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zieds1mazs.gif (257 bytes) Ethnicity

 

The word ethnicity is used here to translate the Latvian word - tautība.

For the definition of ethnicity I have found nothing better on the Internet than the following: Defining ethnicity is not easy. It is not exclusively racial, or cultural, or religious, or even political. At its core it is probably psychological. It is whatever separates us from them; it is a shared sense of vulnerability, of shared fear, and at its best, of shared aspiration. It is also a safe harbor for collective hatreds. (Olin Robison)

I could add to this definition that ethnicity frequently is a shared sense of superiority, but I think that an investigator of genealogy should concentrate mostly on the definition of ethnicity by blood - a shared blood in the language of the definition above. Thus no problems arise, if both parents are of the same ethnicity, but some problems are encountered if both parents are of different ethnicities, and the problems become nearly insurmountable if the grandparents are of several different ethnicities. But I do not neglect cultural or linguistic or psychological or political aspects on this Site, because almost always they were of great importance for defining the milieu in which the ancestors lived. In any case, it is relatively easy to group the information relevant to family histories by ethnicities, and this grouping seems to be important enough.

Nothing similar to ethnicity was recognized in the Russia Empire on the official level. Even the only Census of the Empire (1897) did not register ethnicity. Instead both the religion and the mother tongue of a person was recorded. No ethnicity was shown in the official documents also (see for additional information Fundamentals of bureaucracy). It does not mean that nobody understood ethnic differences. For example, I possess a questionnaire, completed in Valmiera, concerning the believers of the Orthodox Church. In the questionnaire the Church officials were asked to inform what tribe the believers belonged to (kakovo plemeni in Russian). I am going to publish the document later. The Priest's response regarding the ethnicity of the believers was in the same sense that is adopted here.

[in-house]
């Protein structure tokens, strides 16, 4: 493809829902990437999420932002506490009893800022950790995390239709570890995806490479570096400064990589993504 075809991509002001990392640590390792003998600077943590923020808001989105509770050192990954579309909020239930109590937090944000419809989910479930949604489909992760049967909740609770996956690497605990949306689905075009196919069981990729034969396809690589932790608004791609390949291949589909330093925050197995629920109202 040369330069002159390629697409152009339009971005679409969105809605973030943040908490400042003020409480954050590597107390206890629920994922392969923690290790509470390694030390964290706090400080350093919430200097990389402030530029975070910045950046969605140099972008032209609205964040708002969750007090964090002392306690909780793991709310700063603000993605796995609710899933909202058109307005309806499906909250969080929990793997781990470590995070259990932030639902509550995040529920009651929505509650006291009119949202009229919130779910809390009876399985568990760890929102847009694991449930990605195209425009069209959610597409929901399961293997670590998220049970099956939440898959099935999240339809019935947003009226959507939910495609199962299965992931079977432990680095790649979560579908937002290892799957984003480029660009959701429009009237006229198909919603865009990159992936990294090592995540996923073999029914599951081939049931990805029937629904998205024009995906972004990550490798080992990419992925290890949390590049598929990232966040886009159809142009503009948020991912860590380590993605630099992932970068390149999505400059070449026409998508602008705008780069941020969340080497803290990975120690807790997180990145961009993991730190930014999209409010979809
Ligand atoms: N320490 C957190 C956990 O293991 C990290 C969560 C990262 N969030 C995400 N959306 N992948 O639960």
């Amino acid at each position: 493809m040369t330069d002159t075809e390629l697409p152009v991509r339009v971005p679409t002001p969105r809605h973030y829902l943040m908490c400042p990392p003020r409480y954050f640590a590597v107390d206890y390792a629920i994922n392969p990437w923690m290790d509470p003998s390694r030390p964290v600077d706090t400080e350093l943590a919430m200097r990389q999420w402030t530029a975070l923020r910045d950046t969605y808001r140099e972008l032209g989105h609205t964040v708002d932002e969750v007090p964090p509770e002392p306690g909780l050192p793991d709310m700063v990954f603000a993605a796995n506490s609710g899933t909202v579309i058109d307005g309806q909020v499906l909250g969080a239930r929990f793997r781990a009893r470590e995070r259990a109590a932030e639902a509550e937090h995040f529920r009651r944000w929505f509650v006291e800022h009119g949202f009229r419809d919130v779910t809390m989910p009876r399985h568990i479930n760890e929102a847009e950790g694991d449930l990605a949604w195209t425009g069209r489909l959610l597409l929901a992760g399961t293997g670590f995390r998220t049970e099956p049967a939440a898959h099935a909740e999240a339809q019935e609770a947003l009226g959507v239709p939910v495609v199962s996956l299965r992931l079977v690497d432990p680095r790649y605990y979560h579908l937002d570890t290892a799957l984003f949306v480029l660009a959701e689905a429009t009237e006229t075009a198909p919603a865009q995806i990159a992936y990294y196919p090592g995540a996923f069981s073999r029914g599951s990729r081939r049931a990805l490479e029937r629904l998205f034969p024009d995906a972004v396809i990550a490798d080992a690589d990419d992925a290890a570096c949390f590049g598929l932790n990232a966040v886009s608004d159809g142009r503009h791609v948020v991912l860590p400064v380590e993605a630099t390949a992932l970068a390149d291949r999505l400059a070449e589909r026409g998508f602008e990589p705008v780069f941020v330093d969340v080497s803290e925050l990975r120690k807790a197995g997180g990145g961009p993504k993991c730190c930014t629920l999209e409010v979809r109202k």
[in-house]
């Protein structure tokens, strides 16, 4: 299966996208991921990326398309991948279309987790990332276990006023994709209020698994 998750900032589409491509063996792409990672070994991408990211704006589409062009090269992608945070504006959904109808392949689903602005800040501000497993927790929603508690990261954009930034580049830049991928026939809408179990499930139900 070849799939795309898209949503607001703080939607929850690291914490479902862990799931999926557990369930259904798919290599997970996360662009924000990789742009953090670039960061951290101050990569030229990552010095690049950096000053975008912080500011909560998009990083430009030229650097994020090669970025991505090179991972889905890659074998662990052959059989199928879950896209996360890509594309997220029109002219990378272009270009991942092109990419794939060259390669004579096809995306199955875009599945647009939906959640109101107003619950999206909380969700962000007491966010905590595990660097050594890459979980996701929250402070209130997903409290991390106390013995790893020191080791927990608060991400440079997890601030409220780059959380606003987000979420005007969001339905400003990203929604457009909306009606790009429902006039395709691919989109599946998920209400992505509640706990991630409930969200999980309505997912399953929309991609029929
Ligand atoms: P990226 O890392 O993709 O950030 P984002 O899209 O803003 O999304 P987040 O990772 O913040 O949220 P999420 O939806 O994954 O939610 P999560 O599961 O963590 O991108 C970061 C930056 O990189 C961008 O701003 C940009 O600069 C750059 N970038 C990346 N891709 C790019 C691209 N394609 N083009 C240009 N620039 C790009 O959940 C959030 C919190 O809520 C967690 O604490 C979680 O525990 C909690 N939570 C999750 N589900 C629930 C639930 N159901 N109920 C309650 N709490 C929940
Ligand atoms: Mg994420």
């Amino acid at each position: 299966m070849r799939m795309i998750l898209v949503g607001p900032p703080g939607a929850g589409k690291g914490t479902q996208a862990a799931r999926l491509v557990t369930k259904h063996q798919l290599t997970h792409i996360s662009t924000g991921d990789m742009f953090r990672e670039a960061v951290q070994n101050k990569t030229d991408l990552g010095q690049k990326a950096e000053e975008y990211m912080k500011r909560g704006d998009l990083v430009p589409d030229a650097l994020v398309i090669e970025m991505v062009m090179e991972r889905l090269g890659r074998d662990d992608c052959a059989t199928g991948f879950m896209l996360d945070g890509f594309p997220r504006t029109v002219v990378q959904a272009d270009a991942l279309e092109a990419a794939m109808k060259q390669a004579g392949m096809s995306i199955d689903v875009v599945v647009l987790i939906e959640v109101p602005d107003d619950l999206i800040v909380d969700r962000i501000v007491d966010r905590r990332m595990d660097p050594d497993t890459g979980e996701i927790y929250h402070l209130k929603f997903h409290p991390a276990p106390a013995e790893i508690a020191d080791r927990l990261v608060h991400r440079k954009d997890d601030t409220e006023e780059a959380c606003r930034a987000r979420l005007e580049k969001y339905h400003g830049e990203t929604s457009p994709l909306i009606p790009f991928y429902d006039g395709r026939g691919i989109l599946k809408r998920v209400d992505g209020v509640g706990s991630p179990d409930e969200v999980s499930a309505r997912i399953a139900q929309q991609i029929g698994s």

Religion - a shared sense of the divine -.was very important for the people of the Empire. Historians inform that Catholic Latvians in Latgale frequently felt themselves closer to Catholic Lithuanians, Poles or Belorussians in spite of the fact that they spoke different languages, than to Lutheran Latvians from the Baltic provinces who spoke the same language (though different dialects).

In Latvia of the 1920s and 1930s ethnicity of the population was registered by the regular Censuses, but it was not mentioned in the official documents, for example, in passports. Traditionally the ethnicity of children of mixed marriages in Latvia was defined by the ethnicity of the father.

 

Ethnicity of Jews

In some historical periods ethnicity was so important that it needed to be defined very strictly. According to the Nuremberg Laws, in Nazi Germany one was considered a Jew, if he/she had three Jewish grandparents or had two Jewish grandparents and belonged to the Jewish community on September 15, 1935. A person who had two or only one Jewish grandparent was recognized as a Mischling - a crossbreed. Mischlinge were allowed to be alive however with serious restrictions in rights. For more information link to S.Wiesenthal center